1) Use a text editor like Apple’s TextEdit to create an .html file, e.g., mytest.html
4) After each change in your .html file, save the file and reload (refresh) the browser page to see the changes.
// two slashes start a comment to help you remember what you are doing, does not execute
document.write('hello'); // display output on web page
// values between ' ' or " " are "strings" of text characters
let aa = 3; // save value 3 in memory location you declare and label aa (aa is a "variable")
// now that a value is stored in new variable aa, we can use the value by using aa
let bb = 2*aa; // multiply 2 times the value in aa and store value in new variable bb
document.write('<br> bb = ' + bb); // note html line break tag <br> to start new line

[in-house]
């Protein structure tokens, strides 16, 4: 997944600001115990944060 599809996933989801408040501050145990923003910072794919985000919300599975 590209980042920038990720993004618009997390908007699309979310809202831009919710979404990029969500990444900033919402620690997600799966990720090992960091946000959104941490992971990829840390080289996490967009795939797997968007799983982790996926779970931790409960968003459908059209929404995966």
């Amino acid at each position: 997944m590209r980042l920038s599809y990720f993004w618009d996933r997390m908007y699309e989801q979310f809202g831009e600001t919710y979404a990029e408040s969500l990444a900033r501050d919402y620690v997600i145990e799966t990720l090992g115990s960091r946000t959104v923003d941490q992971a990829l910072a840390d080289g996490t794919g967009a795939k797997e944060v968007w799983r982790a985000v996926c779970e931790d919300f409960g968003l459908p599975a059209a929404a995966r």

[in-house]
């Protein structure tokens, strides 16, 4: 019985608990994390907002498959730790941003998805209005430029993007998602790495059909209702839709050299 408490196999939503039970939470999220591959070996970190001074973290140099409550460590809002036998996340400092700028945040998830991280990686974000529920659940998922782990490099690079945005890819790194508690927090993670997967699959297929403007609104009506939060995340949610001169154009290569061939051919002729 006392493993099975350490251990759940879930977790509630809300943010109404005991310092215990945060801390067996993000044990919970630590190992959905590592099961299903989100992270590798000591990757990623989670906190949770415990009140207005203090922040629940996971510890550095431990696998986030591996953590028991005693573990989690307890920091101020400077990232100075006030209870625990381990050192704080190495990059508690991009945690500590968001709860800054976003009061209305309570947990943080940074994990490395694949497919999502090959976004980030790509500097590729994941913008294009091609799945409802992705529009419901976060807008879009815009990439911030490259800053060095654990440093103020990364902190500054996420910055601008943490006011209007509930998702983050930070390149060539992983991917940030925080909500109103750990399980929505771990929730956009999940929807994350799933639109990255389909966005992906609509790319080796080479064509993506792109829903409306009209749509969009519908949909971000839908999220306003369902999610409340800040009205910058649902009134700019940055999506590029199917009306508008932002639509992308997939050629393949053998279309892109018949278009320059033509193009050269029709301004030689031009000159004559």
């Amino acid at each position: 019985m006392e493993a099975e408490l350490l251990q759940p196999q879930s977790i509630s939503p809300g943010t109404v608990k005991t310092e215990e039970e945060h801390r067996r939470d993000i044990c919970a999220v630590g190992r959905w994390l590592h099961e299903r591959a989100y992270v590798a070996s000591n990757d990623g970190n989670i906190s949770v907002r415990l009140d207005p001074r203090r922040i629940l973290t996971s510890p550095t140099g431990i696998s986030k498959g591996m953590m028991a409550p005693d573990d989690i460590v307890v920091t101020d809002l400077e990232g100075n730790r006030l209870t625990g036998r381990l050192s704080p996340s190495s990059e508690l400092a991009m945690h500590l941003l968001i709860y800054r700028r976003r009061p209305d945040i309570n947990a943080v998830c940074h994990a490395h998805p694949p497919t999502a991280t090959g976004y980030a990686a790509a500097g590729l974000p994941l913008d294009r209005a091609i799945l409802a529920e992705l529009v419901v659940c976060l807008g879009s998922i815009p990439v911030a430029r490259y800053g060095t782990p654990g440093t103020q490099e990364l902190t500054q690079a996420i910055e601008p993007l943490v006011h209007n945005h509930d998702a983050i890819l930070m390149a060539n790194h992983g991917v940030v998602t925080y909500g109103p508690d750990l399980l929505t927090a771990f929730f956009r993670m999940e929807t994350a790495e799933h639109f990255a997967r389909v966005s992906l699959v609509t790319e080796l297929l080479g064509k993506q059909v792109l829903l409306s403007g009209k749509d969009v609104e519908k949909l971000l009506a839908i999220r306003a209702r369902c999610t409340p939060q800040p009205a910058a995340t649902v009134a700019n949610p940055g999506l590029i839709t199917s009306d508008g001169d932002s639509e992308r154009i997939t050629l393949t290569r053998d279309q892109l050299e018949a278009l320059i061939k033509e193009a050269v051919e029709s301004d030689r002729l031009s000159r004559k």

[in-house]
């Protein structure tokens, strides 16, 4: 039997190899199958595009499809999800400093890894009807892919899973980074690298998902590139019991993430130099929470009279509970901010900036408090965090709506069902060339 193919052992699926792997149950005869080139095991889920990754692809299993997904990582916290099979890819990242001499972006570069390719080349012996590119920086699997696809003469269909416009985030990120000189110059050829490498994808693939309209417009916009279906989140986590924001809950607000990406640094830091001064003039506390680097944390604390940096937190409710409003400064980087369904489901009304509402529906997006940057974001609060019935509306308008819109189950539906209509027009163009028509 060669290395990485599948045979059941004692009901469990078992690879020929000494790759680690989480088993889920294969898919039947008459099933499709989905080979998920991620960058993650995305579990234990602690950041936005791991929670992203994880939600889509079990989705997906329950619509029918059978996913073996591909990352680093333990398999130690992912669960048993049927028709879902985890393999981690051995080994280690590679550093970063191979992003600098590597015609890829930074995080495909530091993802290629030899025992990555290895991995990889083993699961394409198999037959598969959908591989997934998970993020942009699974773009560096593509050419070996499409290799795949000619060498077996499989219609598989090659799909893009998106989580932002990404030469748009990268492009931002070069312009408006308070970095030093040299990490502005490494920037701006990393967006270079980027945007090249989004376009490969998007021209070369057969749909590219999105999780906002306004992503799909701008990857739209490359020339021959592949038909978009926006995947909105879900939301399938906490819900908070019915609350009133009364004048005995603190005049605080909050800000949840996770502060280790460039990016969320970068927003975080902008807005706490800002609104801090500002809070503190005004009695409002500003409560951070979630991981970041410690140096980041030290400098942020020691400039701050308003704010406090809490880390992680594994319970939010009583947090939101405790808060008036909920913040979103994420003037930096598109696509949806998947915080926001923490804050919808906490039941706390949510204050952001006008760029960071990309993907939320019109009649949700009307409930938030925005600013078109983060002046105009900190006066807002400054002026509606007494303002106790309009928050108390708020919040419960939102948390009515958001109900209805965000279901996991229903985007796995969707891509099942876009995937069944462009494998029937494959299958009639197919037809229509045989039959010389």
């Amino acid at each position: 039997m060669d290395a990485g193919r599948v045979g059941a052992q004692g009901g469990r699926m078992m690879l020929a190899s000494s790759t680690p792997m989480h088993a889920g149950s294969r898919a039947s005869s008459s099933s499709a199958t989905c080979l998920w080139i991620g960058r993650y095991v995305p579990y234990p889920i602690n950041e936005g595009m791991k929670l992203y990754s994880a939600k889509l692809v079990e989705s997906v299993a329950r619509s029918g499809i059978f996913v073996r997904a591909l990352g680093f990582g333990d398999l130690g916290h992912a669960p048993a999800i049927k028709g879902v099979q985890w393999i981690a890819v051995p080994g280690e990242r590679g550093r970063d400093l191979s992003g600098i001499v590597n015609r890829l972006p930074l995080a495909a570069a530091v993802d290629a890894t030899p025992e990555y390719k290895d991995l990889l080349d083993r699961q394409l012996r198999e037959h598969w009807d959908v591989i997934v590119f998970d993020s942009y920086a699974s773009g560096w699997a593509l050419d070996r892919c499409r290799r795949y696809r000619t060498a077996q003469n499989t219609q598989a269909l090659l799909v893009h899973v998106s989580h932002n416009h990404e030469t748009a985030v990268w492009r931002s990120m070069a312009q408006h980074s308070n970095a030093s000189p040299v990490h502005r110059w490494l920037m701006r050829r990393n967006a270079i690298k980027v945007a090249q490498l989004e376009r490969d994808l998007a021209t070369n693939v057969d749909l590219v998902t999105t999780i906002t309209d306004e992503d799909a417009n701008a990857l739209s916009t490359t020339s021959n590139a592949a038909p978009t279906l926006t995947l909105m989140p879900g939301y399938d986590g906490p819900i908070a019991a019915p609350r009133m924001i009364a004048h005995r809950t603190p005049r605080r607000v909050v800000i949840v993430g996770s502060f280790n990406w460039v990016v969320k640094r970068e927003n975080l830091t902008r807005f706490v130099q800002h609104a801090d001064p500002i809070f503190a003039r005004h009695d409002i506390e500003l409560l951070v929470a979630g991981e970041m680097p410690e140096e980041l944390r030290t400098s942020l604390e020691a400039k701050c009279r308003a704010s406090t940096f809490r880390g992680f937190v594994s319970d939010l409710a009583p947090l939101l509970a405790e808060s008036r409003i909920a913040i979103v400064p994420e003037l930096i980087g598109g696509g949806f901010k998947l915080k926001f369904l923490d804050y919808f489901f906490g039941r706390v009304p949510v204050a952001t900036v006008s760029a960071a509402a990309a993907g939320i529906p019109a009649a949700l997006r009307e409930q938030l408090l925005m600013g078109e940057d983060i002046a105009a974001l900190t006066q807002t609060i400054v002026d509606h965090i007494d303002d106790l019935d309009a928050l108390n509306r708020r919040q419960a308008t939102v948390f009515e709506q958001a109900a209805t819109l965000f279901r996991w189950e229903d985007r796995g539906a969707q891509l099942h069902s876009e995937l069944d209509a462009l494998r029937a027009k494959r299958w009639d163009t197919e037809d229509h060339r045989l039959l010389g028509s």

7) console.log and document.write are standard, built-in “functions.” A function is a block of code to which you can supply input information within the parentheses (e.g., ‘hello’) and returns some output. You can write your own functions so that you don’t have to repeat the same code in different places.
8) You can view the html code of any web page in your browser. In Safari, select Develop > Show Page Source ( command-option-U ).
Here is a link to my examples of interactive controls https://richardherz.github.io/example-controls/index.html
The easiest way to view the code for one of these examples is to go to that example’s code at https://github.com/RichardHerz/example-controls